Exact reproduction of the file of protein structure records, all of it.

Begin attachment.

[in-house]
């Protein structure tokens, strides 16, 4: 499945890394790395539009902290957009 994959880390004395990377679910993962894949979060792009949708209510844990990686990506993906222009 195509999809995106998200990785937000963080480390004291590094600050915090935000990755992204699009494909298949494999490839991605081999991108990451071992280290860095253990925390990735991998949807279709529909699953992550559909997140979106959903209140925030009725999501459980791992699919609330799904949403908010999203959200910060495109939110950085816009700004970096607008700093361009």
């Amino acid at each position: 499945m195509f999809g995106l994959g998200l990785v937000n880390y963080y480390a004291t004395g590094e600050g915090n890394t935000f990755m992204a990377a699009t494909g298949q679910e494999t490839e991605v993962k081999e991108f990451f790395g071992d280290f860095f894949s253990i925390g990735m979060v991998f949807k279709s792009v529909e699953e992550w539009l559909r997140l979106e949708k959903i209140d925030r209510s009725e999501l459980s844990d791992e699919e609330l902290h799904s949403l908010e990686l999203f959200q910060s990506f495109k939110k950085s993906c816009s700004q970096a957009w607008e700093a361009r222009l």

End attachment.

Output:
[in-house]
């Protein structure tokens, strides 16, 4: 499945890394790395539009902290957009 994959880390004395990377679910993962894949979060792009949708209510844990990686990506993906222009 195509999809995106998200990785937000963080480390004291590094600050915090935000990755992204699009494909298949494999490839991605081999991108990451071992280290860095253990925390990735991998949807279709529909699953992550559909997140979106959903209140925030009725999501459980791992699919609330799904949403908010999203959200910060495109939110950085816009700004970096607008700093361009």
């Amino acid at each position: 499945m195509f999809g995106l994959g998200l990785v937000n880390y963080y480390a004291t004395g590094e600050g915090n890394t935000f990755m992204a990377a699009t494909g298949q679910e494999t490839e991605v993962k081999e991108f990451f790395g071992d280290f860095f894949s253990i925390g990735m979060v991998f949807k279709s792009v529909e699953e992550w539009l559909r997140l979106e949708k959903i209140d925030r209510s009725e999501l459980s844990d791992e699919e609330l902290h799904s949403l908010e990686l999203f959200q910060s990506f495109k939110k950085s993906c816009s700004q970096a957009w607008e700093a361009r222009l």